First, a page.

CARSON CITY, Nev. (AP) - Gov.-elect Brian Sandoval has decided not to retain state Agriculture Director Tony Lesperance in his administration, a Sandoval spokesman said.
Dale Erquiaga told the Nevada Appeal that the state Board of Agriculture has been notified that Sandoval will not accept Lesperance as director. While the board hires the director of the Agriculture Department, state law says the choice must be approved by the governor.
"We don't want to go into the legislative session with a conversation about the director," Erquiaga said. "We want to go into the legislation session with a conversation about agriculture."
Erquiaga's comments follow the release of a survey that found Agriculture Department employees were critical of Lesperance and his management style.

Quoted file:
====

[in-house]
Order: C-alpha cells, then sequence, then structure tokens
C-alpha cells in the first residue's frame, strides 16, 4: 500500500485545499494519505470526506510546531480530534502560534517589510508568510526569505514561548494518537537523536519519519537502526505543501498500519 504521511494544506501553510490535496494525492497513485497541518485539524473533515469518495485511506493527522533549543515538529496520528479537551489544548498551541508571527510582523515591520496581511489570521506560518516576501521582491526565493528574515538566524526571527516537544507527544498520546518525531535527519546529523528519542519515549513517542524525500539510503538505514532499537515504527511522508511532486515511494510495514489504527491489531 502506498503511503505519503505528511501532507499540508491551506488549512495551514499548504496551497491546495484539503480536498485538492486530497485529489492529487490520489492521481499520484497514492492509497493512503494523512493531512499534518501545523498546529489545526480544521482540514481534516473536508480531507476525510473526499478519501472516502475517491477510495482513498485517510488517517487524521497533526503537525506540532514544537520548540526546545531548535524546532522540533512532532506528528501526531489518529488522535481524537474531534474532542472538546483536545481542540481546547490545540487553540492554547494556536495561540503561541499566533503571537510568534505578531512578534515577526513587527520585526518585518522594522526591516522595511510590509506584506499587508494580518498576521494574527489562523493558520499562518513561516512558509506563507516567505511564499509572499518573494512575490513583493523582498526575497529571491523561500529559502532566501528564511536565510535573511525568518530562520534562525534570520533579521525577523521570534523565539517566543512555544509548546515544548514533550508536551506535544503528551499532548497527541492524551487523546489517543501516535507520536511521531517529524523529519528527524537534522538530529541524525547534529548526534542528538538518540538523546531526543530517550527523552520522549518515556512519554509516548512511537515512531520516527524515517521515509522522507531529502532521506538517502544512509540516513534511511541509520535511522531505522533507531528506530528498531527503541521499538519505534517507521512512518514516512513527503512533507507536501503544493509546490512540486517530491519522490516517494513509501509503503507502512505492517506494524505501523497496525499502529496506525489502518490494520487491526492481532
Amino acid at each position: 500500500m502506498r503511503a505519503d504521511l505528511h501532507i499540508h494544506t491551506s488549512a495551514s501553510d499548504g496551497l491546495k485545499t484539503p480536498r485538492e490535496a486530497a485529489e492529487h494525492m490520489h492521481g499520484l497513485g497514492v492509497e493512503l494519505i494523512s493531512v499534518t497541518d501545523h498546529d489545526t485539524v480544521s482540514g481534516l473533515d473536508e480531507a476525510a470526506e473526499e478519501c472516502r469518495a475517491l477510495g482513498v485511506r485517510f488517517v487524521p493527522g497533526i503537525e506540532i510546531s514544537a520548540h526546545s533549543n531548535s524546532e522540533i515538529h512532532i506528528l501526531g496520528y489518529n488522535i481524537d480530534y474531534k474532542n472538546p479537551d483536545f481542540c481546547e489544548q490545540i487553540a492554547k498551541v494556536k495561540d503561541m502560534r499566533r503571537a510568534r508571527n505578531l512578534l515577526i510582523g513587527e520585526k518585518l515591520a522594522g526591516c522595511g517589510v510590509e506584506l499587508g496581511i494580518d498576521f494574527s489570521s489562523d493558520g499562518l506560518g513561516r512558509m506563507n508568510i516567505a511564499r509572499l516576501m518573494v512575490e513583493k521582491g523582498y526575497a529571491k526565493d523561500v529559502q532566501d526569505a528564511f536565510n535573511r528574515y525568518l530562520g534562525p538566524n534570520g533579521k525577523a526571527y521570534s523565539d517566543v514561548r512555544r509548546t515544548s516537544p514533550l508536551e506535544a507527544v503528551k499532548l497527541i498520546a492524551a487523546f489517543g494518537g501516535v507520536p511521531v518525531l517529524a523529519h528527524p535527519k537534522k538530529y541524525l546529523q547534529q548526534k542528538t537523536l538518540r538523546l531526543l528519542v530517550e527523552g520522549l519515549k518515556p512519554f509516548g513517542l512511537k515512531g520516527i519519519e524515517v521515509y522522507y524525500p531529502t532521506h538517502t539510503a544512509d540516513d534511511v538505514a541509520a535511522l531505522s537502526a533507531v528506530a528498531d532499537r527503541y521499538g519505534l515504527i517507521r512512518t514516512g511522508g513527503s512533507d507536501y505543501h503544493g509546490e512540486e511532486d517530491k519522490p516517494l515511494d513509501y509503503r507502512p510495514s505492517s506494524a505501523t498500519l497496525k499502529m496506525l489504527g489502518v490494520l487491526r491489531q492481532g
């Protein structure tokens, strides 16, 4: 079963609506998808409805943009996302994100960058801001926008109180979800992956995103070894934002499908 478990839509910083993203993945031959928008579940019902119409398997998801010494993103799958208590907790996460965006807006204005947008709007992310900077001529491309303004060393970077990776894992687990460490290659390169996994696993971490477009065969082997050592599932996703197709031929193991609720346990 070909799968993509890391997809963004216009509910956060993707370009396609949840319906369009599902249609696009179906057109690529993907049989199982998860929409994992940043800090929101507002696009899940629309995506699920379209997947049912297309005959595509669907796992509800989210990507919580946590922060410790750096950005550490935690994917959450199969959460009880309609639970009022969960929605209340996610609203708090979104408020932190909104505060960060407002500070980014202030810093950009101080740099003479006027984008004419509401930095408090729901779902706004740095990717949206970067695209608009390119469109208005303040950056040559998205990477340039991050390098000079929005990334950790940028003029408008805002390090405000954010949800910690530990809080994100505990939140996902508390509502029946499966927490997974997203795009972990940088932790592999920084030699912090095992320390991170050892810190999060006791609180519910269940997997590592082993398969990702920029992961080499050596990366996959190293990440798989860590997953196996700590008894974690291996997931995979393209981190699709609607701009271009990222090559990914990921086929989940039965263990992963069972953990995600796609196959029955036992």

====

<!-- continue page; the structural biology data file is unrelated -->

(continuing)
Fewer than half of the 50 employees surveyed had a positive view of the director. The department employs about 80 people.
Wild horse advocates also have been at odds with Lesperance over management of mustangs in the Virginia Range, which runs from Dayton to Reno. A 1997 law gave his department responsibility for managing wild horses in the range.
Before being appointed to the post by Gov. Jim Gibbons in 2008, Lesperance was a rancher who had a key role in an anti-federal government crusade in northeastern Nevada in the mid-1990s.
He was an outspoken critic of what he termed arbitrary land management decisions by federal agencies. He labeled them a conspiracy between environmental groups and the federal agencies to rid public lands of livestock.
Lesperance was chairman of the Elko County Commission when a fight developed over the county's effort to rebuild a washed-out road on federal land despite the U.S. Forest Service's environmental concerns. He vowed to rebuild the road "come hell or high water."